From: Eliezer S. Yudkowsky (firstname.lastname@example.org)
Date: Wed Jan 24 2001 - 09:12:47 MST
I'm kind of reluctant to get into this at all, since (a) it's one of the
basics (outside our charter) and (b) debates about it perennially pop up
in the Extropian mailing list, and they never do any good there. There
really should be a Singularity FAQ one of these days, and this really
should be one of the questions in it.
As I understand the "perceptions accelerate in time to keep up with the
Singularity, so there's never an event horizon" concept, the idea seems to
be that in the year 2000, you can see to neurohacking-based intelligence
enhancement in 2010, and to human-machine interfaces in 2020, but you
can't see beyond 2020, so that's the Event Horizon. And then, in 2010,
the neurohackers can see human-machine interfaces in 2020 and uploading in
2030, but they can't imagine what happens after that, so the Event Horizon
has moved ahead ten years in ten years.
It's a pretty little picture, but totally false-to-fact for two major
reasons. One, if neurohacks show up in 2010, then you can't see beyond
2010 because you can't take into account the effect of neurohacks.
Singularity::Event Horizon should not be confused with
Singularity::Transcendence; the Event Horizon shows up in the *first
instant* that enhanced intelligence starts altering the picture,
regardless of how long after that it takes for all the progress indicators
to warp to OVERLOAD.
Two, the "moving Event Horizon" theory is one of those slow-takeoff
scenarios that futurists just can't seem to get away from, where
everything happens neatly spaced-out over the course of human decades.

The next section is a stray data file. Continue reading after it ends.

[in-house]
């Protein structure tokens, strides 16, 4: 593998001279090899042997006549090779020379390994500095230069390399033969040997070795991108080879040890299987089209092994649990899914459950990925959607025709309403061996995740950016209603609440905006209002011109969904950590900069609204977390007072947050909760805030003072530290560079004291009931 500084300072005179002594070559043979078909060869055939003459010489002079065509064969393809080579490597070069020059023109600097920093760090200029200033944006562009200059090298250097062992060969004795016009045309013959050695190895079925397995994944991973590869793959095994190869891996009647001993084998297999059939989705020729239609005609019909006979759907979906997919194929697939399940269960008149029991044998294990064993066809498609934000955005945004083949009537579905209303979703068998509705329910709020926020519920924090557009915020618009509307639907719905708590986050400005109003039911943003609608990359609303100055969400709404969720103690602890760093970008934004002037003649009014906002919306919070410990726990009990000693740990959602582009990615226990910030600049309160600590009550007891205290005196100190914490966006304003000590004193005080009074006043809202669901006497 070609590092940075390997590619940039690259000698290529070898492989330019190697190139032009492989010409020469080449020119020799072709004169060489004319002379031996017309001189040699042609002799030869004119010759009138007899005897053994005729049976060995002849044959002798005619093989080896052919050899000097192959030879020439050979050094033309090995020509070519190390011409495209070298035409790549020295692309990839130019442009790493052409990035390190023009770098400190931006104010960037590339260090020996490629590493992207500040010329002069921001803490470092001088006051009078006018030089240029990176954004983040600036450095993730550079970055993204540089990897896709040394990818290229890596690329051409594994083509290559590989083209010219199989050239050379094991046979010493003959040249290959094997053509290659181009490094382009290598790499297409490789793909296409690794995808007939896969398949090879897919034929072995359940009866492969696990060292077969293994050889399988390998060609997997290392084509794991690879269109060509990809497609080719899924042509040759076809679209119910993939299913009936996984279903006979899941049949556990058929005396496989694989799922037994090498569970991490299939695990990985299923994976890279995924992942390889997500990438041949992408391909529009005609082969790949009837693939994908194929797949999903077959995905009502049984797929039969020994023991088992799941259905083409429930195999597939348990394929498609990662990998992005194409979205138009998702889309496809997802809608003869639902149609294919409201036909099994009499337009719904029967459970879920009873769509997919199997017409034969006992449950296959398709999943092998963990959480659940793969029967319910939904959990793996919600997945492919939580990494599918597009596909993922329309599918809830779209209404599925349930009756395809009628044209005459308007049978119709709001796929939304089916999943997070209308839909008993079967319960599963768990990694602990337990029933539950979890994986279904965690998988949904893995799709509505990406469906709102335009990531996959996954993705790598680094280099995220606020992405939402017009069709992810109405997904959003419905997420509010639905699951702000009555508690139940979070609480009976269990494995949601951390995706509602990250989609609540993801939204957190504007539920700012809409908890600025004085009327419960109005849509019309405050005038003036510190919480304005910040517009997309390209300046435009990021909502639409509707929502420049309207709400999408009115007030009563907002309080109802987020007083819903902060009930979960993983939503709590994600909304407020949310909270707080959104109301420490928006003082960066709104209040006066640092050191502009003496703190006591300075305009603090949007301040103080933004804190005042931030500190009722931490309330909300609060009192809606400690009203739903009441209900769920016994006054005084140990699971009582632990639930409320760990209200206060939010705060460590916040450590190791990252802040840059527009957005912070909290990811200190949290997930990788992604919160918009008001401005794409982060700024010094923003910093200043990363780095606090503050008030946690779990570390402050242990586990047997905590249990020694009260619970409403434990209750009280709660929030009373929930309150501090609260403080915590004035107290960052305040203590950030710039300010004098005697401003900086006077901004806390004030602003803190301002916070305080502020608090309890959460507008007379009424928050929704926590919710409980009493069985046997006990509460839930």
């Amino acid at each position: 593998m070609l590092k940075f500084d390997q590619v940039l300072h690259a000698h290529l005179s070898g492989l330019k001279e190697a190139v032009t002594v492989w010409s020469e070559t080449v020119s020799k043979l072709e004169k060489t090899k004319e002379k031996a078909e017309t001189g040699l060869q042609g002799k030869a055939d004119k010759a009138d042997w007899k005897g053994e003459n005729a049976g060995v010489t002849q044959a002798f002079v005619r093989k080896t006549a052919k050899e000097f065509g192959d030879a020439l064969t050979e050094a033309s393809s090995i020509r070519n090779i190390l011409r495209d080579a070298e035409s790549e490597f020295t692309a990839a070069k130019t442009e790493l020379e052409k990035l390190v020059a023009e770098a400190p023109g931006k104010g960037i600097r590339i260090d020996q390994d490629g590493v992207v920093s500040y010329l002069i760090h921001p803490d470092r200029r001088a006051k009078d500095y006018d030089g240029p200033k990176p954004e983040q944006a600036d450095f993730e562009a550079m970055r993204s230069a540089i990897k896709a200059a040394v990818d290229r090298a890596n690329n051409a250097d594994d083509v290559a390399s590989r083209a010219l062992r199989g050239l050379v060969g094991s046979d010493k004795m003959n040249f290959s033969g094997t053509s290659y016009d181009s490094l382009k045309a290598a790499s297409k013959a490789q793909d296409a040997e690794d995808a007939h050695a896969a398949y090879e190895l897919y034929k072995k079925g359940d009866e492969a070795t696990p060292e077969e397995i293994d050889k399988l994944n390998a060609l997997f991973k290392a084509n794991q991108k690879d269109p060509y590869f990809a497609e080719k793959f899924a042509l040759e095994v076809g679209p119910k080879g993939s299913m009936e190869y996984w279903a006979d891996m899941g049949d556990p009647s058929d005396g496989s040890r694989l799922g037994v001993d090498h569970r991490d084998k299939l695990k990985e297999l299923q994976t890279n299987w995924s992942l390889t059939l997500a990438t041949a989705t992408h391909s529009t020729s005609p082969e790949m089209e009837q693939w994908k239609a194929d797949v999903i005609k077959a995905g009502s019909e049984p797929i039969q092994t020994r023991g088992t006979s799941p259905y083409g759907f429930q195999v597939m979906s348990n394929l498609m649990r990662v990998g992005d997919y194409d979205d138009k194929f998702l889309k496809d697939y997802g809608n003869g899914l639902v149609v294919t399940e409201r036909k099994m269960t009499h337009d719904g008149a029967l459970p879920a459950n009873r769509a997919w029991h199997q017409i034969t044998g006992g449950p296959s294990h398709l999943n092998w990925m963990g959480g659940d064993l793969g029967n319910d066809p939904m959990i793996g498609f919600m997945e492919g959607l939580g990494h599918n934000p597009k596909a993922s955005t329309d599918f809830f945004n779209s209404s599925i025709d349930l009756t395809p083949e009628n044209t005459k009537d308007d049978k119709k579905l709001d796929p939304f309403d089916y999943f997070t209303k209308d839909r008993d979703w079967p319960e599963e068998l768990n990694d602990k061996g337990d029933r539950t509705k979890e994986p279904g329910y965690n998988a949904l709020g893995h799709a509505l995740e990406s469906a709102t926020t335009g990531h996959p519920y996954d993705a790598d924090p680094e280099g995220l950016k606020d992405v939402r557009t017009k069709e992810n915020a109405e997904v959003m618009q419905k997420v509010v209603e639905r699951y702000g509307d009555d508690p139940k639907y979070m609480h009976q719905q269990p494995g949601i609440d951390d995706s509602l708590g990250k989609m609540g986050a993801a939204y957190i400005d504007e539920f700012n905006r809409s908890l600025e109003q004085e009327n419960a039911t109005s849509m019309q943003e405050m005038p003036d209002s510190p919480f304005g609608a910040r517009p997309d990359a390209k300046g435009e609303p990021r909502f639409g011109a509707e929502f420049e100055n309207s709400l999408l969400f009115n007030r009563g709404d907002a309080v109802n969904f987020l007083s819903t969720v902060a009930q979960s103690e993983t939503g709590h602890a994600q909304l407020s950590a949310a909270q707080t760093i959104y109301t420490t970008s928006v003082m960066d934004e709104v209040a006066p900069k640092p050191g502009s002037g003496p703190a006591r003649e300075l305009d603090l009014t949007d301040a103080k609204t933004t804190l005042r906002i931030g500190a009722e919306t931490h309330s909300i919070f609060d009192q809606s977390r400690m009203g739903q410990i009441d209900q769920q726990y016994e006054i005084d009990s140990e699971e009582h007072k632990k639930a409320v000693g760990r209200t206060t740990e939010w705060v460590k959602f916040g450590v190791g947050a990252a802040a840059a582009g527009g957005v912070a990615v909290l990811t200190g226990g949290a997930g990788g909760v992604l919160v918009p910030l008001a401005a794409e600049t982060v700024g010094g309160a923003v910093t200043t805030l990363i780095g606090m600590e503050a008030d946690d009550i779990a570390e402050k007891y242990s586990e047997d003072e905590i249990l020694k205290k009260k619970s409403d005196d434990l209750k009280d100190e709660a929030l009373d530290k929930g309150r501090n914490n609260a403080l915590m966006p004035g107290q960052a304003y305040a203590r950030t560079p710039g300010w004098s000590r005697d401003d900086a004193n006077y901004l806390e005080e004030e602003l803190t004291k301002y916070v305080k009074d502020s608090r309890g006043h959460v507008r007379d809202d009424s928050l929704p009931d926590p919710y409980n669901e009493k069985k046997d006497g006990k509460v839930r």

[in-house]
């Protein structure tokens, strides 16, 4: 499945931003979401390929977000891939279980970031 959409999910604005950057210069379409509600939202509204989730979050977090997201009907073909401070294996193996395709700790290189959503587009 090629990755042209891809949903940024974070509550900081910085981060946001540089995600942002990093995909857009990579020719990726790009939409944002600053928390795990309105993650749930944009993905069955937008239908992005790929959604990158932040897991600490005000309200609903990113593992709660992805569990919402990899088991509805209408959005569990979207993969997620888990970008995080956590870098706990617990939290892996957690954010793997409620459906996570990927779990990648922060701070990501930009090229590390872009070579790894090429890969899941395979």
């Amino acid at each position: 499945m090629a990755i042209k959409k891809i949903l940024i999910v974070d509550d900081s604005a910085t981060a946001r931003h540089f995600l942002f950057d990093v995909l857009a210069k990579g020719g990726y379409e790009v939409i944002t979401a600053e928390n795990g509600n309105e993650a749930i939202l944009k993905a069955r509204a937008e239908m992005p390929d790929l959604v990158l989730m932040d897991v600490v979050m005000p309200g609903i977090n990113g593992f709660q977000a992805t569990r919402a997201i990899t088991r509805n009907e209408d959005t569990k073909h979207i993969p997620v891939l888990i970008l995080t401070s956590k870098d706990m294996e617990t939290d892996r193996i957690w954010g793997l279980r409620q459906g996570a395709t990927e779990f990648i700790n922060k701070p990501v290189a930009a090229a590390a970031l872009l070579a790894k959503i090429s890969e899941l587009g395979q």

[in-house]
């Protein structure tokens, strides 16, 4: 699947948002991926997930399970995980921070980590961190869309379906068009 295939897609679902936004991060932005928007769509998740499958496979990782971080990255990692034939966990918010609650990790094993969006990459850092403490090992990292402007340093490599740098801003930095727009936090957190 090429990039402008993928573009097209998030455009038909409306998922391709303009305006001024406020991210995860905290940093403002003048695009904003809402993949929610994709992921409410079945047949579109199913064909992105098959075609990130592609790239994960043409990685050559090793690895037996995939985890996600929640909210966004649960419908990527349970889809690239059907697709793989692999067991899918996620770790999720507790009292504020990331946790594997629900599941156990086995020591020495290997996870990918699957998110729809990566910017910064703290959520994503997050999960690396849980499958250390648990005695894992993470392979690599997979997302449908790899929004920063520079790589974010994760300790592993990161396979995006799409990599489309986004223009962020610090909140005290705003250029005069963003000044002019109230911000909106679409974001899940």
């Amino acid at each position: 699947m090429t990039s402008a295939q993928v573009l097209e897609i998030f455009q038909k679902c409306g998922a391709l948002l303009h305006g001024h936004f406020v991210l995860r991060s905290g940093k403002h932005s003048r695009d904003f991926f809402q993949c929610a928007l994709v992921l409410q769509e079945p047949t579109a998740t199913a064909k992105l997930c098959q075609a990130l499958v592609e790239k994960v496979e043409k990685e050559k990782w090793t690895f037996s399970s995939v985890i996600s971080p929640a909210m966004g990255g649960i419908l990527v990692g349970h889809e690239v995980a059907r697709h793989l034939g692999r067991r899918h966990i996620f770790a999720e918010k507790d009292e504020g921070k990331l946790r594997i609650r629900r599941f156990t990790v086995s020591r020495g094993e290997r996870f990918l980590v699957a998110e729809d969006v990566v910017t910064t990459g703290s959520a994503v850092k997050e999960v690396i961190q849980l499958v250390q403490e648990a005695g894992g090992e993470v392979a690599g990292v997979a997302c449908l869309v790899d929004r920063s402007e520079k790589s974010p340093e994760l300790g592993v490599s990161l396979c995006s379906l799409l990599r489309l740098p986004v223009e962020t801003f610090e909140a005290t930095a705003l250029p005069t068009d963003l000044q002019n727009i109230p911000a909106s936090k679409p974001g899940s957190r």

The heart and soul of the Singularity is the change that comes with
increased *quality* of thinking - but increased speed of thinking also
plays an interesting part, from a practical perspective, anyway. The
human timescale of 200hz neurons is not the only one in the Universe.
What actually happens is that genetic engineering and neurohacking and
human-computer interfaces don't show up, because they'd show up in 2020,
and a hard takeoff occurs in SIAI's or Webmind's basement sometime in the
next ten years or so. Even if the hardware for nanotechnology takes
another couple of weeks to manufacture, and even if you're asking the
newborn SI questions that whole time, no amount of explanation is going to
be equivalent to the real thing. There still comes a point when the SI
says that the Introdus wavefront is on the way, and you sit there waiting
for the totally unknowable future to hit you in the next five seconds.
-- -- -- -- --
Eliezer S. Yudkowsky http://singinst.org/
Research Fellow, Singularity Institute for Artificial Intelligence
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